Splitting the Air: The Unexpected Chemistry of Lightning
By Kenrick Vezina
To say that lightning “splits” the sky is no mere poetry. A single stroke contains about one billion joules of energy, roughly 280 kilowatt-hours of electricity, and could power a modern American household for more than nine days. What’s more, it’s enough to blast apart the very molecules that make up the atmosphere and temporarily scramble its composition.
One of these molecules is oxygen. Oxygen in the atmosphere is diatomic, meaning it normally exists as pairs of oxygen atoms with a strong double bond. But lightning rips these paired atoms apart, and in the ensuing chaos some abandon monogamy. The result is ozone, composed of three oxygen atoms. Ozone in the stratosphere shields the planet from the carcinogenic effects of too much ultraviolet solar radiation. It’s also behind the “electric tang” in the air after a particularly active lightning storm, or – less dramatically – when using a copier.
Most of the air around us is made of another diatomic molecule: nitrogen. Nitrogen comprises about 78 percent of the atmosphere, oxygen accounts for about 21 percent, and the remainder is a grab-bag of gasses, including carbon dioxide. Nitrogen is also one of the most abundant elements in your body. It’s used to construct the paired bases – the “letters” – of DNA. It’s needed to build amino acids, which build proteins, which build … well, ultimately, all life on Earth.
Yet despite its apparent abundance, entire ecosystems can be throttled by low nitrogen availability. That’s because free-floating nitrogen molecules have a powerful triple bond – even stronger than oxygen pairs’ double bond – that makes them so utterly codependent as to render them chemically inert. Atmospheric nitrogen is useless to plants and animals without outside intervention.
And here is perhaps the only context in which a bacterium in the roots of an alfalfa plant, a fertilizer manufacturing plant, and Zeus’s elemental wrath have something in common – they can all “fix” nitrogen. Nitrogen fixation is the process by which atmospheric nitrogen gets split up and recombined with other elements to form compounds that plants and other life forms can utilize.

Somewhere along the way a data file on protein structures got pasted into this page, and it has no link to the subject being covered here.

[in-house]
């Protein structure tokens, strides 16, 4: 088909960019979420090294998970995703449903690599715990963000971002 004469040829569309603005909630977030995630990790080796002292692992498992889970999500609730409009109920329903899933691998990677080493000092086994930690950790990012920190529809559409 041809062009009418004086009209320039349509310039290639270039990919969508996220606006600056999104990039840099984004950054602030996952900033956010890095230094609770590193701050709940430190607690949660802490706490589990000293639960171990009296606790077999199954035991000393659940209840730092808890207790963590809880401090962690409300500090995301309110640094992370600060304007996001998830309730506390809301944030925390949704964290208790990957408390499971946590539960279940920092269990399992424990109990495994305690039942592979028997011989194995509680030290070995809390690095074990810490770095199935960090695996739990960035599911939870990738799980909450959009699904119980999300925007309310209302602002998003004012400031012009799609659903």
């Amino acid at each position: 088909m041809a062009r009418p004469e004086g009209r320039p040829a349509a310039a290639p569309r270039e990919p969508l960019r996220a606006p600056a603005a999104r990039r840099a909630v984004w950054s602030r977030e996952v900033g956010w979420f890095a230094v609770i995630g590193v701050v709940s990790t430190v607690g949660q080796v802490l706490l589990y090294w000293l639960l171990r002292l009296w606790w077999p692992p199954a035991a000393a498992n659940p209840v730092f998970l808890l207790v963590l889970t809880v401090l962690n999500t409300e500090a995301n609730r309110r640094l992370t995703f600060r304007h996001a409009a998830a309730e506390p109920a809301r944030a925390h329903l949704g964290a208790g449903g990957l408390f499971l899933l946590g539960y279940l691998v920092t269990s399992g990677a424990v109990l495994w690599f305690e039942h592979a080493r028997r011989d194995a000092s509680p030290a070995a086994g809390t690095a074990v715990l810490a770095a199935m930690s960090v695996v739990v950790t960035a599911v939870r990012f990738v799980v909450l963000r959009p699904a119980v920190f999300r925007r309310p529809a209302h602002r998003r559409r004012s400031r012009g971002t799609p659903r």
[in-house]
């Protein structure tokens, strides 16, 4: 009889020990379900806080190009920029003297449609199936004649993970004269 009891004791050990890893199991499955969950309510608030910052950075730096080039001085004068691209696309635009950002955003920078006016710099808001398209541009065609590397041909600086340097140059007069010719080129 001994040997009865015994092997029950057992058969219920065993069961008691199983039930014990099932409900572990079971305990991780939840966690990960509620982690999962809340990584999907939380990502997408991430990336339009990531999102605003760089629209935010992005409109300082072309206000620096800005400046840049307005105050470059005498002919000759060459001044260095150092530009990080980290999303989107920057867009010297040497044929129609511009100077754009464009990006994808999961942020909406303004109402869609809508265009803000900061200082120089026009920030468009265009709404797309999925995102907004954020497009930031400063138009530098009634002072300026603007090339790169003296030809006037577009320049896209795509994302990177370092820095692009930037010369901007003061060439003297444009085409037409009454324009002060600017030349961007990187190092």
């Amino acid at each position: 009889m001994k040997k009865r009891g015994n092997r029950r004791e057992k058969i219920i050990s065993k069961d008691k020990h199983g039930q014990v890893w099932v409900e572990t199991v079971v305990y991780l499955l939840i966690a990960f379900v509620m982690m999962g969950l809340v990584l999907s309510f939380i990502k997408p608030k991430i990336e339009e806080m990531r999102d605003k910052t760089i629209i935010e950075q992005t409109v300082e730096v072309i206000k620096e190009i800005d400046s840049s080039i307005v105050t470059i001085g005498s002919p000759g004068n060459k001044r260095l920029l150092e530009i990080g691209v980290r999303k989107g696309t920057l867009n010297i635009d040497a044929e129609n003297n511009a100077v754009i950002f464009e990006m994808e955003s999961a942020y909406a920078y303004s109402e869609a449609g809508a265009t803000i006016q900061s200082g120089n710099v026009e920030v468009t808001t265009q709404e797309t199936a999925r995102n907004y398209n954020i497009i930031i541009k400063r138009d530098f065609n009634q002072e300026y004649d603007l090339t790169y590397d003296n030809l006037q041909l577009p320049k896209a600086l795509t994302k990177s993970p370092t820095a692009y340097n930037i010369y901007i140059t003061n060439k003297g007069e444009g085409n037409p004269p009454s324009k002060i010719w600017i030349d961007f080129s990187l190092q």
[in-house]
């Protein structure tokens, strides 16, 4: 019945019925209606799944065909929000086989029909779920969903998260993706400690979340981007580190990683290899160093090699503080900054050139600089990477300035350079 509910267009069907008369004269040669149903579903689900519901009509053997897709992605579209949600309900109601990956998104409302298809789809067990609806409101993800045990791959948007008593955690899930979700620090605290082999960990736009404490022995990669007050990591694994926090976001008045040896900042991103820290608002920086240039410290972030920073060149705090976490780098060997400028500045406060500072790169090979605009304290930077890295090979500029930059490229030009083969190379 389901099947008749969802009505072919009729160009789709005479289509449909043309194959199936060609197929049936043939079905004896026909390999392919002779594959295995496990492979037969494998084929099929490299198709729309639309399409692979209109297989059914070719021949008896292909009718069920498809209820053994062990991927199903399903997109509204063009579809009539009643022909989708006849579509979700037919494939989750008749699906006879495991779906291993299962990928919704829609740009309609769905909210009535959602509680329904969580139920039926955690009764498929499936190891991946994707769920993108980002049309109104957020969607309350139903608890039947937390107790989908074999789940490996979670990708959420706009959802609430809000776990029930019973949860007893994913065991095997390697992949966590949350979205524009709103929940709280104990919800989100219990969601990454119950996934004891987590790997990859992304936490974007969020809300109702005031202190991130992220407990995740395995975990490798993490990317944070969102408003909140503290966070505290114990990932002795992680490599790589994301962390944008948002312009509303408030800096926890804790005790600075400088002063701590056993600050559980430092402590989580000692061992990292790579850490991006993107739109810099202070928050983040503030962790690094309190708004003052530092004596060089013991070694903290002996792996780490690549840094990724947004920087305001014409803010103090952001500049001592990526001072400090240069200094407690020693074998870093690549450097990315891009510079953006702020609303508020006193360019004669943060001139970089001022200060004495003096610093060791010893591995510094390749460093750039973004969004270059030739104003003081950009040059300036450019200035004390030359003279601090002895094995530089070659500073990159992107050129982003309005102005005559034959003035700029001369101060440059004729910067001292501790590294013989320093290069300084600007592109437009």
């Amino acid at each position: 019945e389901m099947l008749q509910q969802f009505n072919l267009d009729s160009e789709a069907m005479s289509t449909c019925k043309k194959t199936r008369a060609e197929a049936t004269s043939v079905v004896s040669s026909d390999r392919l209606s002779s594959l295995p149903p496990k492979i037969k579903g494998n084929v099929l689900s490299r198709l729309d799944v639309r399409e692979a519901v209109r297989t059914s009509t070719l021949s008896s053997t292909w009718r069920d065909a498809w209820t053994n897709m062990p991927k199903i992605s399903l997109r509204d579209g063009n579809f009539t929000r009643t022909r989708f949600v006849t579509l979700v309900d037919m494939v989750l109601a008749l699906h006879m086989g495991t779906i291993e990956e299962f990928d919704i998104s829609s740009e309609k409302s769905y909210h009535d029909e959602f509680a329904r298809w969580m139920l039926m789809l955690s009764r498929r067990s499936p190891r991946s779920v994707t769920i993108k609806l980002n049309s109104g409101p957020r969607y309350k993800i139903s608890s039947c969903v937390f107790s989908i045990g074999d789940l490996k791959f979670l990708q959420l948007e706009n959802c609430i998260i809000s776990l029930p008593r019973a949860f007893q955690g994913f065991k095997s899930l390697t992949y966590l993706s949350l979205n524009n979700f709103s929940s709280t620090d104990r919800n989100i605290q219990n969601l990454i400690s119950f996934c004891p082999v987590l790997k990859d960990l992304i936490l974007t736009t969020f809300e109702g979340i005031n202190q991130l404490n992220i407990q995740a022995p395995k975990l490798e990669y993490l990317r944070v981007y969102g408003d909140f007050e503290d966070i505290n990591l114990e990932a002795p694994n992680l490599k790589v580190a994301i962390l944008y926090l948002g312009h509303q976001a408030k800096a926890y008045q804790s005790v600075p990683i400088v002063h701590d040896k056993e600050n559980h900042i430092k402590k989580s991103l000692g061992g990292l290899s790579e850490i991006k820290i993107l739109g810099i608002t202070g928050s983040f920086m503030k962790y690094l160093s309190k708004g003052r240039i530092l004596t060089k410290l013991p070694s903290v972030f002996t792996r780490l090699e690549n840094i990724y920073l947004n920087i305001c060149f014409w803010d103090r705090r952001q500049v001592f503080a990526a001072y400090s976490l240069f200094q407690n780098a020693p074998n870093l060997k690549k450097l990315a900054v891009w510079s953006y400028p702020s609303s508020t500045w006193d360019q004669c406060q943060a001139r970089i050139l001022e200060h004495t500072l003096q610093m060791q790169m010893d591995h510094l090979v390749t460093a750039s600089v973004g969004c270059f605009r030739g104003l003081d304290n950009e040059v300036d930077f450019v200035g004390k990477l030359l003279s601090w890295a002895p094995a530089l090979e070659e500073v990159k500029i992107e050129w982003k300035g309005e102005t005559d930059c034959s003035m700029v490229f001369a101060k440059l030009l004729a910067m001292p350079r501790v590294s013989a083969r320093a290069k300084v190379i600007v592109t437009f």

Among living things, only a limited selection of bacteria and other microorganisms have the biochemical tools necessary to perform nitrogen fixation. Of these, some are found living freely in soil, while others have formed close relationships with plants. The rhizobia bacteria found in nodules on the roots of legumes – peas, the aforementioned alfalfa, and wild species such as American groundnuts – are a prime example. In northern boreal forests, cyanobacteria that colonize mosses are a major source of nitrogen for the ecosystem.
Unsurprisingly, a great deal of today’s nitrogen fixation also occurs in industrial fertilizer factories. They combine nitrogen and methane under high heat and pressure to form ammonia and other compounds. The wide availability of nitrogen-based fertilizers has been a boon to farmers. But, in a classic case of too much of a good thing, the nitrogen-rich runoff from farms can also cause entire lakes to be strangled by algal overgrowth.
Of course, the heat used in the industrial processing of nitrogen is mild compared to the 50,000-degree Fahrenheit fury of a stroke of lightning. Even nitrogen’s strong triple bond isn’t enough to hold up to such an overwhelming infusion of energy. In the momentary chemical free-for-all following a lightning strike, some newly single nitrogen atoms join up with eligible oxygen atoms to form nitrogen oxides. These get washed out of the air by rain, find their way into the soil, and can be taken up by thirsty plants.
The short-term role of lightning in the nitrogen cycle appears to be minor, amounting to little more than an occasional ecological perk, especially in our relatively thunderstorm-poor region. On a deeper timescale, however, lightning’s role was likely fundamental.
Lightning helped shape the chemistry of early Earth, and may well have provided the spark (literally) needed to make essential elements such as nitrogen and phosphorus available to early organisms, before the evolution of nitrogen-fixing bacteria. When we feel the primal frisson only a late-summer thunderstorm can bring, it augurs more than just a break in the heat: it’s the presence of some remarkable – potentially planet-changing – chemistry.
Kenrick Vezina is a freelance writer, naturalist, and raconteur based in the Greater Boston area. Illustration by Adelaide Murphy Tyrol. The Outside Story is assigned and edited by Northern Woodlands magazine and sponsored by the Wellborn Ecology Fund of the New Hampshire Charitable Foundation: http://www.nhcf.org.